Geneva care facility's operator faces four more lawsuits over COVID-19 deaths

 
 
Updated 6/8/2020 7:26 PM

Four more wrongful-death lawsuits involving COVID-19 fatalities have been filed against Bria Health Services, which operates long-term care facility in Geneva, bringing the total to six, according to Kane County court records.

"What happened here is not a matter of bad luck," said attorney Michael Lenert, who represents families in five of the lawsuits. "It is our contention that Bria's ownership chose to ignore the necessary measures to keep both its residents and staff safe. These lawsuits are aimed primarily at holding Bria's management accountable to ensure that future residents and staff do not suffer the same fate."

                                                                                                                                                                                                                       
 

The estate of Helen A. Osuchas, who died April 26, was the first to file suit on May 18. The estate of Lucille Helen James, who died on May 1, sued Bria on May 19.

In the last two weeks, four more lawsuits have been filed, seeking more than $50,000 in damages in each case. They echo the allegations made in the initial suit -- that the Bria facility at 1101 E. State St. in Geneva ignored mandates from Gov. J.B. Pritzker and preventive directives from state and federal agencies, leaving residents defenseless and vulnerable to the virus.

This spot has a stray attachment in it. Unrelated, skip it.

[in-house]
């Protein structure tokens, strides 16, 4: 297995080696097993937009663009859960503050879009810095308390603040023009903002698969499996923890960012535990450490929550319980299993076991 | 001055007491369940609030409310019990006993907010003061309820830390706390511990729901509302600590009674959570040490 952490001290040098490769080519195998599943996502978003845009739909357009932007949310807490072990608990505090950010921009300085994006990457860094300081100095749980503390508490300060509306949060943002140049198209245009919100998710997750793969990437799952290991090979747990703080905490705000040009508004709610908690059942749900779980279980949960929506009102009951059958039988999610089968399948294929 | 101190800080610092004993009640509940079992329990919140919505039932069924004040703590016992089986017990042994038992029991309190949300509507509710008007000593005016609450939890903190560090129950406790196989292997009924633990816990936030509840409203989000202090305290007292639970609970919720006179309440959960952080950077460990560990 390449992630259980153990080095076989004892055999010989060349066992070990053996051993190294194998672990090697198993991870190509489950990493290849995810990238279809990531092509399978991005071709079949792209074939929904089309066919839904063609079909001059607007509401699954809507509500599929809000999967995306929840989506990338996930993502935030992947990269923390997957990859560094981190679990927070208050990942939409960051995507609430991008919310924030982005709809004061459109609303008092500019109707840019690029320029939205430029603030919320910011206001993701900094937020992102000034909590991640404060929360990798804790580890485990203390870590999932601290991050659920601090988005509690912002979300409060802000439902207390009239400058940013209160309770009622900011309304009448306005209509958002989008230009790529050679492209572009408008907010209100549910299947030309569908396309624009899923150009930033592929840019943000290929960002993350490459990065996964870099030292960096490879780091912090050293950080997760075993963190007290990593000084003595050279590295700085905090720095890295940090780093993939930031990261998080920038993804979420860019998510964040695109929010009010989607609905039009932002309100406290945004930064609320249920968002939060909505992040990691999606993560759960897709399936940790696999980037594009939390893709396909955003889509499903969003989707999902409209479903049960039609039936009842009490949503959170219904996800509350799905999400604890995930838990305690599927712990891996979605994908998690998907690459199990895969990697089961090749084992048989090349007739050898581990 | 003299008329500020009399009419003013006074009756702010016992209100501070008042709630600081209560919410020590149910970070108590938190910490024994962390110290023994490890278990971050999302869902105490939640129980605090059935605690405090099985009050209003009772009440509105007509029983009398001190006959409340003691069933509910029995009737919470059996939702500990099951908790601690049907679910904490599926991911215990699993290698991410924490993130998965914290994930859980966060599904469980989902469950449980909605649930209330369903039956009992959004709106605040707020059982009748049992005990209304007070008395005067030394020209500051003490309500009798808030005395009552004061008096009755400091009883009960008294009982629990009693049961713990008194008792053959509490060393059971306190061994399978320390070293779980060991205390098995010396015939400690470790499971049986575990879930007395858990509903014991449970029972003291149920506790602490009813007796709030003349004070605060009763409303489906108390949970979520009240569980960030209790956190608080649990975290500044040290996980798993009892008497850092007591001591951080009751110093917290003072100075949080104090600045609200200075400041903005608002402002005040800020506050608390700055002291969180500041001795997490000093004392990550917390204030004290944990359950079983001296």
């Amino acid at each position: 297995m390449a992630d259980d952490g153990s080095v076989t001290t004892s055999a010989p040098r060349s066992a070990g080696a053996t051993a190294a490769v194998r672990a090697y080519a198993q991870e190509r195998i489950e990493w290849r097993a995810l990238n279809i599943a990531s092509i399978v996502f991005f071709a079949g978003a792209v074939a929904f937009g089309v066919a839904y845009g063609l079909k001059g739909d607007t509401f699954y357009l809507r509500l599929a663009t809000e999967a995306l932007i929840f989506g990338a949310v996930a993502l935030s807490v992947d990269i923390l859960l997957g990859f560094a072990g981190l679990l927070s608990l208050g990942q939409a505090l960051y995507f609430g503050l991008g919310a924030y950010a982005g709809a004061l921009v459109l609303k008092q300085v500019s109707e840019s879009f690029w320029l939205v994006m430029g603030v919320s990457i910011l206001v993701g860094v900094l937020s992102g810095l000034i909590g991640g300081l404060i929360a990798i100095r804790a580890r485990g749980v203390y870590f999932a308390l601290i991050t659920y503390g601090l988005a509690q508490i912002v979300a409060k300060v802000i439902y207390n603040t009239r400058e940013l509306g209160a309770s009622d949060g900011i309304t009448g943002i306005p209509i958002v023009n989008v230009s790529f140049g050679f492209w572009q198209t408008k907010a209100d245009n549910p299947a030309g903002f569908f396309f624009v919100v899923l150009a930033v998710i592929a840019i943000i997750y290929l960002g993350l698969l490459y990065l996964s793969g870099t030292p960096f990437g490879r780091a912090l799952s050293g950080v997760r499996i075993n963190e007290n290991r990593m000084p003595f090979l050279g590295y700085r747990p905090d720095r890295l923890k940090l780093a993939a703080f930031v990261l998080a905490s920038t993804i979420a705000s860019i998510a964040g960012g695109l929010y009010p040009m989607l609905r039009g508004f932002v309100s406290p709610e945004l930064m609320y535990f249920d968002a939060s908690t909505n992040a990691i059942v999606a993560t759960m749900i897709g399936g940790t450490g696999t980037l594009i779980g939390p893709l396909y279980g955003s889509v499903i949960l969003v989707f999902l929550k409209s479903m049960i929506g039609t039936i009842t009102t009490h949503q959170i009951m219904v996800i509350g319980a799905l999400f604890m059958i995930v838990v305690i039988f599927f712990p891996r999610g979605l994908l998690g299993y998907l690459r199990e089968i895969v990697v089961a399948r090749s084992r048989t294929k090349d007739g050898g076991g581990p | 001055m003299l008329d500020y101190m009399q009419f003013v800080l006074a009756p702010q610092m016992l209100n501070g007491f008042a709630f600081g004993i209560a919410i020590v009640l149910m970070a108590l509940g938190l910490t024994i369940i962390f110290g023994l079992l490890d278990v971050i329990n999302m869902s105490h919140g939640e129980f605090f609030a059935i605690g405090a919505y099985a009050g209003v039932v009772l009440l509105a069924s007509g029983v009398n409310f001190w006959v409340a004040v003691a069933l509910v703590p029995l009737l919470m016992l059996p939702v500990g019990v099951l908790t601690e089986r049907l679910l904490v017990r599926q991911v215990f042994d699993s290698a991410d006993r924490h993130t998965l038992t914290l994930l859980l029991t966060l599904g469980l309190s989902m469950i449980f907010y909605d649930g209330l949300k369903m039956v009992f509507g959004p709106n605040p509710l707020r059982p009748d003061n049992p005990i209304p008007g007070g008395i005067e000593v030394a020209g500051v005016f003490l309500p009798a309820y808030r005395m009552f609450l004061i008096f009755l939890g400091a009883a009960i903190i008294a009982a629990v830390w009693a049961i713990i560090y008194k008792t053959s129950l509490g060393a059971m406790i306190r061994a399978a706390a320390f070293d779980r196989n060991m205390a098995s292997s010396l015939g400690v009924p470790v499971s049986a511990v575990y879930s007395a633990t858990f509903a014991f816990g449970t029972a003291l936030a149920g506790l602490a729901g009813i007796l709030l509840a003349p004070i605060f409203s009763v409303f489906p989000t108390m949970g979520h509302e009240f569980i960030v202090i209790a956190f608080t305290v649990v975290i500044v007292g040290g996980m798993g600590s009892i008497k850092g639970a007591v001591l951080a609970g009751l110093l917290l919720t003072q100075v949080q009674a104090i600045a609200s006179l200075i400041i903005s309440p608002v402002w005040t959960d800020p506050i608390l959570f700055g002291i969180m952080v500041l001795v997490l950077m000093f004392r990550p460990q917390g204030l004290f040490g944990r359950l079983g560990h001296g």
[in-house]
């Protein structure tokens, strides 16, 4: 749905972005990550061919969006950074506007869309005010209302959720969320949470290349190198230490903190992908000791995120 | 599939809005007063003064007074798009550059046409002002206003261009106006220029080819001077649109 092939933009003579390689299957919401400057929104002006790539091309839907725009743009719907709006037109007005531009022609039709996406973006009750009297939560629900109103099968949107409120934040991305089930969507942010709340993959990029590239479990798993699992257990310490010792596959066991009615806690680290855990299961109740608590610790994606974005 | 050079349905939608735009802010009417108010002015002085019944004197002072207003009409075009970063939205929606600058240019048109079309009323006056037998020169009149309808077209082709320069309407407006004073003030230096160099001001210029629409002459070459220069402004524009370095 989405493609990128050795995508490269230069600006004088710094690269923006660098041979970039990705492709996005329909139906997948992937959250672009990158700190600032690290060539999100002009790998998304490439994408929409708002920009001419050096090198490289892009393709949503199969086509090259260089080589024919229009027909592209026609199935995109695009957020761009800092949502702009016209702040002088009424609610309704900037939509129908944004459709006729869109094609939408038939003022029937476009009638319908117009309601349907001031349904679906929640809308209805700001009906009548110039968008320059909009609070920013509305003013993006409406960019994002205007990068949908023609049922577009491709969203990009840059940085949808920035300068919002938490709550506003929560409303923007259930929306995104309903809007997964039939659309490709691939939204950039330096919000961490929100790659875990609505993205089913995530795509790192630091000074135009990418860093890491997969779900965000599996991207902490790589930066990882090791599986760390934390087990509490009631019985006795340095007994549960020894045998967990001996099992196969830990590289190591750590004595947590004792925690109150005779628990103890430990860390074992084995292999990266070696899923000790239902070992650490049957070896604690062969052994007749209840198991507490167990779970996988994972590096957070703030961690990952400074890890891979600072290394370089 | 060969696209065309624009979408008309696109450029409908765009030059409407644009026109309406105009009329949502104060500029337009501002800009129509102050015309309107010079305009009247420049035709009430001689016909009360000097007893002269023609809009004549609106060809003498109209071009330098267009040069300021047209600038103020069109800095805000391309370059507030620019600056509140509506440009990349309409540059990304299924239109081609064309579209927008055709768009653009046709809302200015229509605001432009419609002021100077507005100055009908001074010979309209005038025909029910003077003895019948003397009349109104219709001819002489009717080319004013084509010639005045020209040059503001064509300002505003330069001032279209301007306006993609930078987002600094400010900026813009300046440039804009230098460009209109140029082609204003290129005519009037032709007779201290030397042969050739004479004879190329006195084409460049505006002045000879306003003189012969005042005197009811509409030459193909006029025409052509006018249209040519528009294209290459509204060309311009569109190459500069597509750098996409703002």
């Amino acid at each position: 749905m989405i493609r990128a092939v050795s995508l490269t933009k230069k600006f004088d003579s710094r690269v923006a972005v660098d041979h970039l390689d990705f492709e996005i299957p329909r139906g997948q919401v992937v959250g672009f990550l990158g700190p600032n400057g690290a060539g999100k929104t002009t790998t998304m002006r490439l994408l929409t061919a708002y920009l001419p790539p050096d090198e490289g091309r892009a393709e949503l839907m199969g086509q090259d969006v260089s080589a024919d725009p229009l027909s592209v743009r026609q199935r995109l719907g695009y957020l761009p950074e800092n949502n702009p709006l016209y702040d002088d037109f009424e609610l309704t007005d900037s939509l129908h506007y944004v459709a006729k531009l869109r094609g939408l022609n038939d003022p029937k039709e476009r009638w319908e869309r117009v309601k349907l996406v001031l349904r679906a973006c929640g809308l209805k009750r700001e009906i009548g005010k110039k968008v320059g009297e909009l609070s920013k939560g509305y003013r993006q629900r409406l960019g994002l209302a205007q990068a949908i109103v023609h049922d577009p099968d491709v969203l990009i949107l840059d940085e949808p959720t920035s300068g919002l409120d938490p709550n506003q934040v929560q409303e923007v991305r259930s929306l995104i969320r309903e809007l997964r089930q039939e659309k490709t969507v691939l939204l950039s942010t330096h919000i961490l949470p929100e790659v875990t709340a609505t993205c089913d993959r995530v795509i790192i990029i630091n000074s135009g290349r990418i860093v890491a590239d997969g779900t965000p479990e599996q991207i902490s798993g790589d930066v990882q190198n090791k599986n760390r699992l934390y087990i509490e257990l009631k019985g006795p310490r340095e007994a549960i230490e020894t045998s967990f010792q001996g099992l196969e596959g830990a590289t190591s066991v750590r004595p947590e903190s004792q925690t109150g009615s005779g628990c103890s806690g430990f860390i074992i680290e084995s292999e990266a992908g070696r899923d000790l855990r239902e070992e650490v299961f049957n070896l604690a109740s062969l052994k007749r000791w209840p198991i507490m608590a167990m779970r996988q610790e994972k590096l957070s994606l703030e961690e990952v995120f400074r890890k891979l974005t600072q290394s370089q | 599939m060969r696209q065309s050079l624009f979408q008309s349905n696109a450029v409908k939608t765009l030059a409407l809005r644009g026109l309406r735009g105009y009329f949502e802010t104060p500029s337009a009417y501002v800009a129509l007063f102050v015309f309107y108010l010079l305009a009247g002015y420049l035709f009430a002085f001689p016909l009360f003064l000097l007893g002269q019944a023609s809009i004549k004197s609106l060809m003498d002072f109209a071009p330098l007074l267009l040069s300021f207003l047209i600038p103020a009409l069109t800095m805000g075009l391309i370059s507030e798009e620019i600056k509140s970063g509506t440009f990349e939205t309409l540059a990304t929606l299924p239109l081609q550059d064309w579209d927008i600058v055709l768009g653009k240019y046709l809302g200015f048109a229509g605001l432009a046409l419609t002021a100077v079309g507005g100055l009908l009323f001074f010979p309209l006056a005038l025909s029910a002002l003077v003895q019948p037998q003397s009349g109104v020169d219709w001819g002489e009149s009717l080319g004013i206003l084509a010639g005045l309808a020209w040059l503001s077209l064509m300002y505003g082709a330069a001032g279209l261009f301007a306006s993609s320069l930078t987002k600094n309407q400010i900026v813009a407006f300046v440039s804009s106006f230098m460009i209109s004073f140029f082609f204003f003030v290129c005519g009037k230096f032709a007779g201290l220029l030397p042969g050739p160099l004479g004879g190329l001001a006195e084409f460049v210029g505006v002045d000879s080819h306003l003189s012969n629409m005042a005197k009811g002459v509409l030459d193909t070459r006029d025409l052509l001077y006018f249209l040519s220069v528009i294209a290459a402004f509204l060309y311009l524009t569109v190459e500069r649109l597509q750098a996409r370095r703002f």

The estates of Rose H. Doneske, who died April 28, and the estate of Jack DeFrancesco, who died April 26, filed suit on May 27. The estate of Marion May Heotis, who died April 29, sued on June 1, and the estate of Carol Orlando, who died April 25, sued on Friday.

Messages left for the director of the Geneva facility on Friday and Monday were not returned.

Bria Health Services in mid-May said the facility has been following public health guidelines, which have "continuously evolved" as more information became available.

"Because testing was not immediately accessible, the high number of asymptomatic carriers among residents and staff created a silent enemy impossible to detect and difficult to defeat," part of the statement said. "These form the backdrop of why the state of Illinois has granted immunity to health care providers for injuries stemming from the diagnoses, transmission and treatment of COVID-19."

The lawsuit from Osuchas' estate is scheduled to be in court on Aug. 3. Other suits have their first court appearances set for late August.

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